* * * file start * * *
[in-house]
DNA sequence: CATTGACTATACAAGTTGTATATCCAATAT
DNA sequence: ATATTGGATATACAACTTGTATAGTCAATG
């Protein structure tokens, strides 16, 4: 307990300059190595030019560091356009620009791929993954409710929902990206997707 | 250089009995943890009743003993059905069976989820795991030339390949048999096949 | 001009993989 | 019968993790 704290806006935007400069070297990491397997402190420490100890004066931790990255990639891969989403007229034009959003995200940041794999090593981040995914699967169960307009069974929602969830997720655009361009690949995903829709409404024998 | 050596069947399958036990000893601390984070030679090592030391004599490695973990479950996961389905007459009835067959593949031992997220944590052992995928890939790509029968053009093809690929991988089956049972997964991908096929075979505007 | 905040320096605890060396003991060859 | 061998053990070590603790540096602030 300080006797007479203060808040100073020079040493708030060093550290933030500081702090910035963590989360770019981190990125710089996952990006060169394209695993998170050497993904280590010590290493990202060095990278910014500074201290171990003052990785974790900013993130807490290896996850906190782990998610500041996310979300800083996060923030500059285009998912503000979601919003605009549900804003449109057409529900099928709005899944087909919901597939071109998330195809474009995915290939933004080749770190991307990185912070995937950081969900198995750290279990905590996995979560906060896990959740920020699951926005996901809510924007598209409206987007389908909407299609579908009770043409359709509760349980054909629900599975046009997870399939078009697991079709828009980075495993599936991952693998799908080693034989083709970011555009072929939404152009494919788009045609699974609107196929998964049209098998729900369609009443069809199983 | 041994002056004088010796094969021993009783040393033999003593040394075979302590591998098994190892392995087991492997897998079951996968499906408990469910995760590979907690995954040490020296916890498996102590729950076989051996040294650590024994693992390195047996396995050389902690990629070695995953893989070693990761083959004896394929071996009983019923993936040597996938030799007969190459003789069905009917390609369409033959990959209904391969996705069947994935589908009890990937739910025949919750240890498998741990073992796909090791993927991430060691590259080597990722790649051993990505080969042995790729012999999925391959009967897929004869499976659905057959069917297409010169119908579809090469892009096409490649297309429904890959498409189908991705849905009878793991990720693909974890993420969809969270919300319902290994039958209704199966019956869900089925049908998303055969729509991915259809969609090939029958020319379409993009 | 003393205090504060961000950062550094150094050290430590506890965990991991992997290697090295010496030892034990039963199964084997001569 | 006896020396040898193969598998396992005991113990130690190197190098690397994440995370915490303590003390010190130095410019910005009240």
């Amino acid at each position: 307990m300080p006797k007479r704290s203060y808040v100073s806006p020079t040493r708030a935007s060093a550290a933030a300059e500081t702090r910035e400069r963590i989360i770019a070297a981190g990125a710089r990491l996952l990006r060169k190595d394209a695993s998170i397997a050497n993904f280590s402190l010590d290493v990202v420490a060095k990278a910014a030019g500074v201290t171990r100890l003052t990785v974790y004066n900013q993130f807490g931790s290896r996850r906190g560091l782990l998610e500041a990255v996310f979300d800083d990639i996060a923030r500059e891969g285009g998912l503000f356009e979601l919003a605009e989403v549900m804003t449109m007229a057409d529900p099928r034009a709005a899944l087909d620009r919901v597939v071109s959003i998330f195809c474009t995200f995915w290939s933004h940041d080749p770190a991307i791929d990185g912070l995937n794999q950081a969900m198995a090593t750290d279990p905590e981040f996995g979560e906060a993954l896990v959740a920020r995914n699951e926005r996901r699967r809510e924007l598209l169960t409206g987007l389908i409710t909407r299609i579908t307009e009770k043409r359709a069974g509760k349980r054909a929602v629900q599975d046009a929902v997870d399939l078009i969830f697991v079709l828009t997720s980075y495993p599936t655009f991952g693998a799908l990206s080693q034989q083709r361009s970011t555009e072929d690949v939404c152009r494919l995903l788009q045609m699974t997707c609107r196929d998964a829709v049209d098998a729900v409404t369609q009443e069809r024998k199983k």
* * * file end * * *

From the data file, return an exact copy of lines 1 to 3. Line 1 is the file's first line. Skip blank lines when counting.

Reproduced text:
[in-house]
DNA sequence: CATTGACTATACAAGTTGTATATCCAATAT
DNA sequence: ATATTGGATATACAACTTGTATAGTCAATG